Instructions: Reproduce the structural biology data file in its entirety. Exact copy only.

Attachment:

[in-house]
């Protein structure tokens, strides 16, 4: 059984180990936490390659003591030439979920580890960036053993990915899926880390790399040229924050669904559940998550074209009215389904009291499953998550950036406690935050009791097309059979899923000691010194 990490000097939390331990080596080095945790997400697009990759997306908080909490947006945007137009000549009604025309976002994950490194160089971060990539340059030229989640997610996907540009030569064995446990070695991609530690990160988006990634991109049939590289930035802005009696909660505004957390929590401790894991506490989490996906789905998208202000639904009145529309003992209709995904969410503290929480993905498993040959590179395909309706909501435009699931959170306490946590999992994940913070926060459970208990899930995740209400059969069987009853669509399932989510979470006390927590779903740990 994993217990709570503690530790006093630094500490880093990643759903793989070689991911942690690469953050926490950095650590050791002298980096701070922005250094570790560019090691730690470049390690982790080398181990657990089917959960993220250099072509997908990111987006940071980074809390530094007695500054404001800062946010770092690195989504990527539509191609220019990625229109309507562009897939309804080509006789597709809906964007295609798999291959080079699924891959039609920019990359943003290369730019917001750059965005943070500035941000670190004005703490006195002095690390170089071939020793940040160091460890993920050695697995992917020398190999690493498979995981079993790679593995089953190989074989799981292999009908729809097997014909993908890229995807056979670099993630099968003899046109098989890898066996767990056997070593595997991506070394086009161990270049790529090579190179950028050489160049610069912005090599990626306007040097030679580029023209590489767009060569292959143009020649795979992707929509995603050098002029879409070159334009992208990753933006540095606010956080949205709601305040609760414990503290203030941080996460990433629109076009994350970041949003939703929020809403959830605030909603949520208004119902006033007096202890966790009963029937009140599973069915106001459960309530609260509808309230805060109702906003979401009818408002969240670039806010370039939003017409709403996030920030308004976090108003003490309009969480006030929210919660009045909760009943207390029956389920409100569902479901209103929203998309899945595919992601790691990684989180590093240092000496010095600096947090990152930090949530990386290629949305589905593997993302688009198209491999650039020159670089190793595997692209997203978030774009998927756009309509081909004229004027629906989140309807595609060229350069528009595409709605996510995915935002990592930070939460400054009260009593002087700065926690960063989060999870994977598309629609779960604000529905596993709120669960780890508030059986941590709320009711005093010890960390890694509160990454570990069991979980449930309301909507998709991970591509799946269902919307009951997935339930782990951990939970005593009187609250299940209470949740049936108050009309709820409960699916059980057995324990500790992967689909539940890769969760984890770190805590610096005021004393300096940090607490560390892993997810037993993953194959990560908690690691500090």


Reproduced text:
[in-house]
């Protein structure tokens, strides 16, 4: 059984180990936490390659003591030439979920580890960036053993990915899926880390790399040229924050669904559940998550074209009215389904009291499953998550950036406690935050009791097309059979899923000691010194 990490000097939390331990080596080095945790997400697009990759997306908080909490947006945007137009000549009604025309976002994950490194160089971060990539340059030229989640997610996907540009030569064995446990070695991609530690990160988006990634991109049939590289930035802005009696909660505004957390929590401790894991506490989490996906789905998208202000639904009145529309003992209709995904969410503290929480993905498993040959590179395909309706909501435009699931959170306490946590999992994940913070926060459970208990899930995740209400059969069987009853669509399932989510979470006390927590779903740990 994993217990709570503690530790006093630094500490880093990643759903793989070689991911942690690469953050926490950095650590050791002298980096701070922005250094570790560019090691730690470049390690982790080398181990657990089917959960993220250099072509997908990111987006940071980074809390530094007695500054404001800062946010770092690195989504990527539509191609220019990625229109309507562009897939309804080509006789597709809906964007295609798999291959080079699924891959039609920019990359943003290369730019917001750059965005943070500035941000670190004005703490006195002095690390170089071939020793940040160091460890993920050695697995992917020398190999690493498979995981079993790679593995089953190989074989799981292999009908729809097997014909993908890229995807056979670099993630099968003899046109098989890898066996767990056997070593595997991506070394086009161990270049790529090579190179950028050489160049610069912005090599990626306007040097030679580029023209590489767009060569292959143009020649795979992707929509995603050098002029879409070159334009992208990753933006540095606010956080949205709601305040609760414990503290203030941080996460990433629109076009994350970041949003939703929020809403959830605030909603949520208004119902006033007096202890966790009963029937009140599973069915106001459960309530609260509808309230805060109702906003979401009818408002969240670039806010370039939003017409709403996030920030308004976090108003003490309009969480006030929210919660009045909760009943207390029956389920409100569902479901209103929203998309899945595919992601790691990684989180590093240092000496010095600096947090990152930090949530990386290629949305589905593997993302688009198209491999650039020159670089190793595997692209997203978030774009998927756009309509081909004229004027629906989140309807595609060229350069528009595409709605996510995915935002990592930070939460400054009260009593002087700065926690960063989060999870994977598309629609779960604000529905596993709120669960780890508030059986941590709320009711005093010890960390890694509160990454570990069991979980449930309301909507998709991970591509799946269902919307009951997935339930782990951990939970005593009187609250299940209470949740049936108050009309709820409960699916059980057995324990500790992967689909539940890769969760984890770190805590610096005021004393300096940090607490560390892993997810037993993953194959990560908690690691500090």